One of our visitors this week came from Norton Sub Hamdon local history group requesting information on non-conformist religion in their village of ‘Norton.’ This was a great two-way sharing of information as the enquirer had two small booklets, with one complied by the local Women’s Institute that we had not seen before.
Our trusty Kelly’s Directories from 1910; 1923; 1935 and 1939 also proved useful once again, particularly to confirm and enhance the enquirer’s existing information. One example was the change over these times in the people and trades in the village and in a specific case the occupier of a home living next door to one of the chapels.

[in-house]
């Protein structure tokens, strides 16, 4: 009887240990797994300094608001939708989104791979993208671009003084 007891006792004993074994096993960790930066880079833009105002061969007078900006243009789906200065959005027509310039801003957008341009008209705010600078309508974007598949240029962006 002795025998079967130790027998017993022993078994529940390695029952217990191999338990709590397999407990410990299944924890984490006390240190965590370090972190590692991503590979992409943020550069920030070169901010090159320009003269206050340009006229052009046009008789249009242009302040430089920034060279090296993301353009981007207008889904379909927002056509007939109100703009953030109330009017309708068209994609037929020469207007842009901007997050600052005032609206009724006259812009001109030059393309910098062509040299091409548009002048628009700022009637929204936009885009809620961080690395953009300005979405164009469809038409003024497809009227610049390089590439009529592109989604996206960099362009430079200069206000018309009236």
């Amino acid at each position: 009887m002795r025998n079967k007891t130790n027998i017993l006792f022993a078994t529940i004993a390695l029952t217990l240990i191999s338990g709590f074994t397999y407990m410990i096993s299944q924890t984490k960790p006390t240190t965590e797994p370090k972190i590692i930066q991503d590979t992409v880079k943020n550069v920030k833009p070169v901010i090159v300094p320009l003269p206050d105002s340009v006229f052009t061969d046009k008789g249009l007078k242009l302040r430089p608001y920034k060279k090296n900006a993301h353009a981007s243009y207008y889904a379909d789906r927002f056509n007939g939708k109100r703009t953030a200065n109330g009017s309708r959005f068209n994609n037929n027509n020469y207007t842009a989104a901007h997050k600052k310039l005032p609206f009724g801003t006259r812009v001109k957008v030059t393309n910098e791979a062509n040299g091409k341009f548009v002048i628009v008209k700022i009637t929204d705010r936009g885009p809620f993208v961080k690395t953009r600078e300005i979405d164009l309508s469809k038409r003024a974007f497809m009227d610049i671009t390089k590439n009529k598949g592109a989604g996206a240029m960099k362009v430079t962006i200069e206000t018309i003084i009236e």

The Somerset County History Volume III with the chapter on Stoke Sub Hamdon by R.W. Dunning was also a valuable source of information, especially with the one part entitled “Nonconformity.”
Our next project will be a 30th Anniversary of Yeovil Library Display and 3 talks over the next 3 months – plus work on our Small Grant Big Improvement display cases and the 2018 Yeovil Calendar!
One of the newly discovered images used in our Wessex Truck Show Display during the building of the Quedam Shopping Centre in 1984.
We have enjoyed a busy and active week so far at South Somerset District Council’s Community Heritage Access Centre, (CHAC) near Yeovil.